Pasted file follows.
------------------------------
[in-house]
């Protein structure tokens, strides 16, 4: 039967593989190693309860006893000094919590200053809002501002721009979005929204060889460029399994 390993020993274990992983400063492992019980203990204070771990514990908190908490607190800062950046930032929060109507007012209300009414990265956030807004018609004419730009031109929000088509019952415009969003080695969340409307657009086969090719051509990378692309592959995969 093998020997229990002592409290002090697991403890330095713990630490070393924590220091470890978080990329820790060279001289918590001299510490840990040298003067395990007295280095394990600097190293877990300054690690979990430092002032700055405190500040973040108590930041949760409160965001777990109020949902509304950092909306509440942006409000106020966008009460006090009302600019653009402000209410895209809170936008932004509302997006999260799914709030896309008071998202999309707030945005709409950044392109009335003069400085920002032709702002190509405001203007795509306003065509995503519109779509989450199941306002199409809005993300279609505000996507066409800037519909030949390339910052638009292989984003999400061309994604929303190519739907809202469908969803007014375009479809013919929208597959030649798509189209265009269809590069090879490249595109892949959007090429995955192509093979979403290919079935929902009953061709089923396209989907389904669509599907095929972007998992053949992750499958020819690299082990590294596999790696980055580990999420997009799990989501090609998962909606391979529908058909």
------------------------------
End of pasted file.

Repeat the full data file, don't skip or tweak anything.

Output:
[in-house]
């Protein structure tokens, strides 16, 4: 039967593989190693309860006893000094919590200053809002501002721009979005929204060889460029399994 390993020993274990992983400063492992019980203990204070771990514990908190908490607190800062950046930032929060109507007012209300009414990265956030807004018609004419730009031109929000088509019952415009969003080695969340409307657009086969090719051509990378692309592959995969 093998020997229990002592409290002090697991403890330095713990630490070393924590220091470890978080990329820790060279001289918590001299510490840990040298003067395990007295280095394990600097190293877990300054690690979990430092002032700055405190500040973040108590930041949760409160965001777990109020949902509304950092909306509440942006409000106020966008009460006090009302600019653009402000209410895209809170936008932004509302997006999260799914709030896309008071998202999309707030945005709409950044392109009335003069400085920002032709702002190509405001203007795509306003065509995503519109779509989450199941306002199409809005993300279609505000996507066409800037519909030949390339910052638009292989984003999400061309994604929303190519739907809202469908969803007014375009479809013919929208597959030649798509189209265009269809590069090879490249595109892949959007090429995955192509093979979403290919079935929902009953061709089923396209989907389904669509599907095929972007998992053949992750499958020819690299082990590294596999790696980055580990999420997009799990989501090609998962909606391979529908058909």